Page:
HAVRE DE GRACE -- In the 1960s, as a young reporter assigned to Prince George's County, I used to drive from Upper Marlboro across the Patuxent River into Anne Arundel County a couple of times a week for what would now be called an "entertainment experience" -- lunch, and the chance to play the slot machines.
These had been legal in Anne Arundel, Charles, St. Mary's and Calvert Counties since the 1940s, and although playing them was a novelty for me, it wasn't a big deal. There were quarter machines and nickel machines. I always played the nickel machines, investing perhaps 50 cents. If I won anything I'd bet that too, and after it was all gone I'd have lunch.
The sophisticated crowd I dined with, mostly other reporters and lawyers from the Prince George's state's attorney's office, laughed at me. They thought slot machines were for hayseeds and old women. If they were going to gamble they preferred to bet on sports, illegally. But as I didn't know how to do that, and had never heard of anyone accepting a five-cent bet on the Redskins, I thought the slots were neat.
Around that time momentum was building in reform circles to ban them. This seemed to me ridiculous until I got to the General Assembly and saw the sort of people who were working to keep them legal. That made a reformer out of me in a hurry.
Unsavory characters seemed to go with legal gambling the way flies go with carrion, and it sure wasn't any Mom and Pop industry the slots were supporting. In 1951 Estes Kefauver's ZTC Senate committee investigating organized crime had reported that Maryland had more slots than any other state, including Nevada.
A decade later the machines were taking in some $60 million a year, a lot of small change at that time, and Southern Maryland politicians loved them. But they were finally phased out in 1968, and I applauded, along with all the important editorial pages and good-government crusaders.
All this comes back to me vividly now as yet another gambling infatuation, with casinos, has Maryland politicians sweatily loosening their neckties. We've seen it all before, and now we're probably going to be seeing it all again.
Gambling in Maryland up to now has meant three things: slots, racing and the numbers rackets -- including both the illegal free-market version that used to flourish under the direction of certain Baltimore entrepreneurs, and the socialized version initiated by the state government in 1973. Each has been tarnished, the legal activities perhaps more than the illegal.
The state took over regulation of racetrack gambling in 1920, providing protection and legitimacy in exchange for a share of the take. Government control made authorized racing dates a valuable commodity. As George Callcott accurately notes in his fine history of Maryland from 1940 to 1980, "much of the state's reputation for moral laxity, including the jailing of Governor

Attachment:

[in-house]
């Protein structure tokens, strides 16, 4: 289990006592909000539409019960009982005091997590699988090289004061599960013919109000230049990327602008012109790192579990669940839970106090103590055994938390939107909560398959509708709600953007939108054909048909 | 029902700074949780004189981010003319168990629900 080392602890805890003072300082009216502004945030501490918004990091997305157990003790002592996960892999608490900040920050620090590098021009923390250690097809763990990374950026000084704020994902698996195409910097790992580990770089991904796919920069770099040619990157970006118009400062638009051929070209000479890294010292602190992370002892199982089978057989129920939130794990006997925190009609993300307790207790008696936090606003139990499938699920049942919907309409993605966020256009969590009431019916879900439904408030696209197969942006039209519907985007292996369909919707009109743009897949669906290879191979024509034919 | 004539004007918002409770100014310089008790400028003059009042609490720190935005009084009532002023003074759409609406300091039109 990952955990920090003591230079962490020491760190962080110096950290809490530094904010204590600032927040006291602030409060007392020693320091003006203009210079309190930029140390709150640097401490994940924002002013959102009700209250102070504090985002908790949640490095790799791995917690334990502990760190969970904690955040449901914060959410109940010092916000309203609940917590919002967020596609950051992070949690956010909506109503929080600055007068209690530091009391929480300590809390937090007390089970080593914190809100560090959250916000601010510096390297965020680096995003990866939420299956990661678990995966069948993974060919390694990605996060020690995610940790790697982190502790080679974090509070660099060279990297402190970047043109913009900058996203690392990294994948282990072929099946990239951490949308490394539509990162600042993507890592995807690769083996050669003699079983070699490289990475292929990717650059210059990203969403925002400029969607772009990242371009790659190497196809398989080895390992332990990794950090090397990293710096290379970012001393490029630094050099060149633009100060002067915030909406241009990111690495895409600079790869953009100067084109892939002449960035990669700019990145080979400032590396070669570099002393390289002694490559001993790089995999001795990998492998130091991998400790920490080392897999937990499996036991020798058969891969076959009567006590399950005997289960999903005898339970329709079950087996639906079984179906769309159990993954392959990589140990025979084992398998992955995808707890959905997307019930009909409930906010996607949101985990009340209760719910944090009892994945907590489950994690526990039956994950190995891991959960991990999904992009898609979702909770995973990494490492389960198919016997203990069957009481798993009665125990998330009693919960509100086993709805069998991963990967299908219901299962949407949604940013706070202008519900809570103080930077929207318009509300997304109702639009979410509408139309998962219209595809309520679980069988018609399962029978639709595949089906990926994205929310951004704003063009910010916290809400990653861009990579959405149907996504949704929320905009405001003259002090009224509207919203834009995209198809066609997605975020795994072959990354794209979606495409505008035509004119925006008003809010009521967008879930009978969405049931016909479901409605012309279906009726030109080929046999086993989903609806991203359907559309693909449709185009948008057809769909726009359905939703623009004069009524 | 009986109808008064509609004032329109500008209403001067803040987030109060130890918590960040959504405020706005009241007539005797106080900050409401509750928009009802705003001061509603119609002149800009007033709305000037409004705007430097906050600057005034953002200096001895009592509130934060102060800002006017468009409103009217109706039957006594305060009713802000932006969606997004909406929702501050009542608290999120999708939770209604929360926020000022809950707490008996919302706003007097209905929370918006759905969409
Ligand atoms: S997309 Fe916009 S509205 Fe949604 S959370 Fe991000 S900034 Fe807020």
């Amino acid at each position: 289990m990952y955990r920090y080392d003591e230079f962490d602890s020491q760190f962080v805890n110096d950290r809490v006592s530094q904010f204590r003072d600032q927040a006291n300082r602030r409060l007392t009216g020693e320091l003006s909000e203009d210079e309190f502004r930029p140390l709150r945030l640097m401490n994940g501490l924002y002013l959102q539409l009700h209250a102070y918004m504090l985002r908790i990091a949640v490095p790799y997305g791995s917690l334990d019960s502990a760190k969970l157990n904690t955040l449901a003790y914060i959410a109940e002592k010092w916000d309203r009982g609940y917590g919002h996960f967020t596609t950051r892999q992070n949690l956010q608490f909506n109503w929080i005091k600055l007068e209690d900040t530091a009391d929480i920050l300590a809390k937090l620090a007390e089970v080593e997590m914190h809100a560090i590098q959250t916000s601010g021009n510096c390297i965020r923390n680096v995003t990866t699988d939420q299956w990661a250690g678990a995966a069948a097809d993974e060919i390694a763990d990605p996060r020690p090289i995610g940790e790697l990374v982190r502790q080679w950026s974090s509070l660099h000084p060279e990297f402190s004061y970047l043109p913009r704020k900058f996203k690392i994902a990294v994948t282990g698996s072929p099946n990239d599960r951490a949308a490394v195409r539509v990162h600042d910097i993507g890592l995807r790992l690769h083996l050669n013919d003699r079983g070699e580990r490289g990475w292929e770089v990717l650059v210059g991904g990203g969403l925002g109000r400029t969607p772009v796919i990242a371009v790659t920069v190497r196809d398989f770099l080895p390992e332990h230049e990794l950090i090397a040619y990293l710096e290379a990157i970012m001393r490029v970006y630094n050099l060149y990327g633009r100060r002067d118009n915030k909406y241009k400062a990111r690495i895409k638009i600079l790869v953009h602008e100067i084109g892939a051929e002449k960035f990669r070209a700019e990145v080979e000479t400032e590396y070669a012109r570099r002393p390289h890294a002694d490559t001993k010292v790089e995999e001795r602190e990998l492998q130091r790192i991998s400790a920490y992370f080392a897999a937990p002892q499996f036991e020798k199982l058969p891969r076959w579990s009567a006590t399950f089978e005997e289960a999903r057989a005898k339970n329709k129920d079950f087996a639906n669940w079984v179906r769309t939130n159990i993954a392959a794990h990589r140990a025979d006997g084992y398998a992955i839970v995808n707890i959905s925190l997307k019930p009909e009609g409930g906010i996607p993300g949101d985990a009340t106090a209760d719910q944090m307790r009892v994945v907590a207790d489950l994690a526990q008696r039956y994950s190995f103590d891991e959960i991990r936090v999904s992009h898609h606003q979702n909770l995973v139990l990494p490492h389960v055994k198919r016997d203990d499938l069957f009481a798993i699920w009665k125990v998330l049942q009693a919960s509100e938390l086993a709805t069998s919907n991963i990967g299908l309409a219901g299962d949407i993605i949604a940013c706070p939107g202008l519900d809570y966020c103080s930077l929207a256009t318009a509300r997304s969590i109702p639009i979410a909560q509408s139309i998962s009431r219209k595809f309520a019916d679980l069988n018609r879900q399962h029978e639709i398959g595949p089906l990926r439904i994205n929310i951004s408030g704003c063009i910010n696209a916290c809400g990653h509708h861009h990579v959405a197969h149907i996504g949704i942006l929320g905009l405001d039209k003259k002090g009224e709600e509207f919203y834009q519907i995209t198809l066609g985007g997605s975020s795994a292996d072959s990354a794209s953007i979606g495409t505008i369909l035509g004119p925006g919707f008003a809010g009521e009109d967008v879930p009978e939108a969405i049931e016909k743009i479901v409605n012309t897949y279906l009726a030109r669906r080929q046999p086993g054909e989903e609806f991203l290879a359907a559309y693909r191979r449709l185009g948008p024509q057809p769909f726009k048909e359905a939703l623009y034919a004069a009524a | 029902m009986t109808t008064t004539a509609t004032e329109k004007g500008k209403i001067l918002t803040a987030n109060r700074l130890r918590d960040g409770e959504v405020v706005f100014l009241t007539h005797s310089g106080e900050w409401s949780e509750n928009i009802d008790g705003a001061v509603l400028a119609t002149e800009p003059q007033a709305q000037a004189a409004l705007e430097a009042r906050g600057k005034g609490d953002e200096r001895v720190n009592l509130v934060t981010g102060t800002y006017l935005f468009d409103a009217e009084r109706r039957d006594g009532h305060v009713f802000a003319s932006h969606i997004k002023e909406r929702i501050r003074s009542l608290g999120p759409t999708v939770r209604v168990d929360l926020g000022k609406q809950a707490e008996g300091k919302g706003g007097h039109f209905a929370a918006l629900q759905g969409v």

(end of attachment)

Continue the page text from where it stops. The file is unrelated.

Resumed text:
Marvin Mandel, stemmed ultimately from that."
Racism and greed
By and large the politicians of the '60s and '70s loved racing, but hated the numbers game. Part of this animus was subtly and unintentionally racial; most of the operators, as well as most of the players, were black. (In many cities, organized crime -- the Mafia -- controlled the racket, but in Baltimore it was mostly local.) And part was rooted in greed. The pols wanted a share of the take.
The illegal lottery paid off each day on a three-digit number, usually the last three places of a larger figure -- the total amount bet at Pimlico, say, or the stock market volume -- published daily in the newspapers. The odds of picking the number are one in 1,000 (000 through 999), and winners usually collected around $800 for each dollar bet. That left a nice profit for the operators.
The state entered the numbers business in 1973, with the incredible explanation that its lottery profits would "help the poor" while providing bread and circuses for everyone else. The state lottery is predictably inefficient, with expenses and profit-taking siphoning off about half the volume. But of course the players aren't subject to arrest, as they would be if they played the competing game.
Now, 37 states have lotteries and 23 have authorized casinos. Revenues are softening, and some in Maryland want to join the 23. It's an atrocious idea, but that's not to say it won't happen.
The more governments regulate or sponsor gambling, history shows, the more they invite corruption. And it can't very well be banned outright, any more than whiskey or sex can. In a sensible world, governments would get out of the gambling business entirely and leave their citizens free to bet on numbers, raindrops or whatever they choose.
4( Peter A. Jay is a writer and farmer.